To talk about Tunisia, and not to talk about the role tourism plays in its economy would be remiss of me. It seems nearly every article I read about Tunisia talks about it’s natural beauty, and how it has also remained steadfast in its faith. On every level Tunisia seems to be a paradox of the Arab world, and as such it is completely fascinating. Not to mention that tourism can make upwards of 13% of the countries GDP, depending on the year (it went down dramatically after the terrorist attacks, but it is coming back up slowly.)
This article from the NY Times explains how the terrorist attacks affected the tourism of the country.
In short due to two deadly attacks which mostly seemed to be aimed at tourists, the country has had a hard time bringing them back in on vacation. There is still a travel ban imposed on British citizens after one of the deadly attacks killed 30 British citizens on holiday (in that attack a total of 38 people were killed.) One man interviewed in the article goes as far to say that as long as Libya is in flux, tourism in Tunisia will be as well. On the flip side, there is some upswing in tourists starting to come back. Easter Europeans, especially Russians seem to be making their way to Tunisia in greater numbers. At the peak of having tourists come in to the country, this article says 6.9 million people visited the country. The more recent numbers say only around 4.5 million people have visited in a given year.
While tourism may have a long way to come in rebounding back to its former glory, the fact that Tunisia has such a varied and beautiful country, steeped in history and tradition means tourists will always come.
Take for example these two very different cities within Tunisia.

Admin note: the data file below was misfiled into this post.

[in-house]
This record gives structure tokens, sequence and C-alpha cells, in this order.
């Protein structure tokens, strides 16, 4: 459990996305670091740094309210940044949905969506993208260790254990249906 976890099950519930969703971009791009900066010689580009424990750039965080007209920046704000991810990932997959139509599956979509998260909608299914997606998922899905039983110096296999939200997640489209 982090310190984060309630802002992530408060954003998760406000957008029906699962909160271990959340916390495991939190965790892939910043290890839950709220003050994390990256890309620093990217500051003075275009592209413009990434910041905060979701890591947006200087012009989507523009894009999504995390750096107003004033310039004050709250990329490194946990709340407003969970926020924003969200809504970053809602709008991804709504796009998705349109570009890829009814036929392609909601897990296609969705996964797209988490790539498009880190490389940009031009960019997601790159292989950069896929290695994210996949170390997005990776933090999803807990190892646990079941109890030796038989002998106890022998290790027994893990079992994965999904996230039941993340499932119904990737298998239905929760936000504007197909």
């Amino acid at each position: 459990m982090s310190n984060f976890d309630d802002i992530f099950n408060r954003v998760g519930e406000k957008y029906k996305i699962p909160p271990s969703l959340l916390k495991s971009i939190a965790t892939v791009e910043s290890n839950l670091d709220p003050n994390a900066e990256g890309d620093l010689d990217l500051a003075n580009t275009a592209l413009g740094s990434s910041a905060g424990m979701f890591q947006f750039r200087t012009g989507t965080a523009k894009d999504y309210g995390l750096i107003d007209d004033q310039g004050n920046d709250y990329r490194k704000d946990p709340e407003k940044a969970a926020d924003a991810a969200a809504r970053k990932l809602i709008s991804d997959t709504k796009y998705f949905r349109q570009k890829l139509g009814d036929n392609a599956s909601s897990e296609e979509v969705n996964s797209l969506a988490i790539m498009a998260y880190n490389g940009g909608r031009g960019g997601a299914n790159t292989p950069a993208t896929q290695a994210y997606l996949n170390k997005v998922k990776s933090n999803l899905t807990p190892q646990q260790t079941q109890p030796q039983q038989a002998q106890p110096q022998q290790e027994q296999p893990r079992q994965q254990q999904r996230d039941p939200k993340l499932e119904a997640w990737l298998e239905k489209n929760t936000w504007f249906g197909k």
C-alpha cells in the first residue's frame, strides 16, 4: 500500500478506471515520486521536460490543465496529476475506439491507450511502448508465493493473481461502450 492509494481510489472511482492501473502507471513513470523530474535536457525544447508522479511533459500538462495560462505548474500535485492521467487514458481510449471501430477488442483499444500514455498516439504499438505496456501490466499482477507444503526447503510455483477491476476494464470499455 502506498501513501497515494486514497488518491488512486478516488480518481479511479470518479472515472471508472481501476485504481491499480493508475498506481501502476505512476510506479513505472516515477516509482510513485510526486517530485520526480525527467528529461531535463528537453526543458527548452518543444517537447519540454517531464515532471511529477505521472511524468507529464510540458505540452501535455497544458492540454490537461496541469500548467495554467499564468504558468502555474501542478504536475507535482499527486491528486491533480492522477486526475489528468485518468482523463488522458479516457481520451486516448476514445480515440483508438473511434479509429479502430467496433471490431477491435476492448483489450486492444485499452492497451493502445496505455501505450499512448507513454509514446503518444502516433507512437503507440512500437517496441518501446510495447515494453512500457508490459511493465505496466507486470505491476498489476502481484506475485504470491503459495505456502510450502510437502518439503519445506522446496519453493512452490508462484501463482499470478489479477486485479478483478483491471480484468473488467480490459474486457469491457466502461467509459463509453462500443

Considered to be the oldest city in Tunisia. It is a port city on the Mediterranean said to be the most French city in the country. It was founded in 1100 BC, and it was the last city to gain its independence from the French. It is described as having both access to the sea, and an abundant flora and fauna mixture. This city still boasts a strong military presence, as well as year round tourism.
In contrast to the quaint European style city described above there is the city of Kairouan, Tunisia.
This city is steeped in its Arab past and rich Muslim culture. It was an original Byzantine garrison before the Arab’s took it over and established Kairouan in year 670. One of the mosques listed by the UNESCO site is known as the Mosque of Three Gates, another simply as the Great Mosque. It is to this day hailed as the 4th most holy city in the Muslim world and is host to many a pilgrimage.
These two cities represent all that I have learned about Tunisia. A city that embraces its culture, and its past while also respecting its religion and it’s people. It is a country of many paradoxes, but one that seems to be a beautiful representation of the Arab and Muslim worlds.